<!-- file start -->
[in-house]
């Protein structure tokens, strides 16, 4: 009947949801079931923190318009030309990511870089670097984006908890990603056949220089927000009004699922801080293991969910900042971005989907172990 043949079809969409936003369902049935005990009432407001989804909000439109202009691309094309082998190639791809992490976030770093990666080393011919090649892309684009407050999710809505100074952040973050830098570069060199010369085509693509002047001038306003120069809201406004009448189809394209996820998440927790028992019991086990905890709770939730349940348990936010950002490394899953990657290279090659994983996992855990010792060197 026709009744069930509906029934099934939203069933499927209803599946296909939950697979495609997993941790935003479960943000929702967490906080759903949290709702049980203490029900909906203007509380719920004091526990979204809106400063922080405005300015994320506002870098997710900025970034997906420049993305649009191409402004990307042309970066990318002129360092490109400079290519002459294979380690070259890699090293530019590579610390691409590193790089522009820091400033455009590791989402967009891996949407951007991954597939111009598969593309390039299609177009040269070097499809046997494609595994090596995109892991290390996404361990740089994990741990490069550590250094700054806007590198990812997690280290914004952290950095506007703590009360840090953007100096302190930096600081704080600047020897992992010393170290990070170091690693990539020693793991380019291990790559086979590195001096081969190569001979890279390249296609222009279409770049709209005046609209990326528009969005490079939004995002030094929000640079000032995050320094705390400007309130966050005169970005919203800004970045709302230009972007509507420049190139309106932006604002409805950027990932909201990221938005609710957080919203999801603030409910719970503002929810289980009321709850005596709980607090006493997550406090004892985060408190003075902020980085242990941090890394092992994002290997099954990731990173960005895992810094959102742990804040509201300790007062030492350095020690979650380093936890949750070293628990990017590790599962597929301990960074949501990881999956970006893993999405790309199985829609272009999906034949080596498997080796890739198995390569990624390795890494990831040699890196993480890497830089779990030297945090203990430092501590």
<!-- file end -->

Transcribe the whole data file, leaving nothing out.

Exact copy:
[in-house]
């Protein structure tokens, strides 16, 4: 009947949801079931923190318009030309990511870089670097984006908890990603056949220089927000009004699922801080293991969910900042971005989907172990 043949079809969409936003369902049935005990009432407001989804909000439109202009691309094309082998190639791809992490976030770093990666080393011919090649892309684009407050999710809505100074952040973050830098570069060199010369085509693509002047001038306003120069809201406004009448189809394209996820998440927790028992019991086990905890709770939730349940348990936010950002490394899953990657290279090659994983996992855990010792060197 026709009744069930509906029934099934939203069933499927209803599946296909939950697979495609997993941790935003479960943000929702967490906080759903949290709702049980203490029900909906203007509380719920004091526990979204809106400063922080405005300015994320506002870098997710900025970034997906420049993305649009191409402004990307042309970066990318002129360092490109400079290519002459294979380690070259890699090293530019590579610390691409590193790089522009820091400033455009590791989402967009891996949407951007991954597939111009598969593309390039299609177009040269070097499809046997494609595994090596995109892991290390996404361990740089994990741990490069550590250094700054806007590198990812997690280290914004952290950095506007703590009360840090953007100096302190930096600081704080600047020897992992010393170290990070170091690693990539020693793991380019291990790559086979590195001096081969190569001979890279390249296609222009279409770049709209005046609209990326528009969005490079939004995002030094929000640079000032995050320094705390400007309130966050005169970005919203800004970045709302230009972007509507420049190139309106932006604002409805950027990932909201990221938005609710957080919203999801603030409910719970503002929810289980009321709850005596709980607090006493997550406090004892985060408190003075902020980085242990941090890394092992994002290997099954990731990173960005895992810094959102742990804040509201300790007062030492350095020690979650380093936890949750070293628990990017590790599962597929301990960074949501990881999956970006893993999405790309199985829609272009999906034949080596498997080796890739198995390569990624390795890494990831040699890196993480890497830089779990030297945090203990430092501590």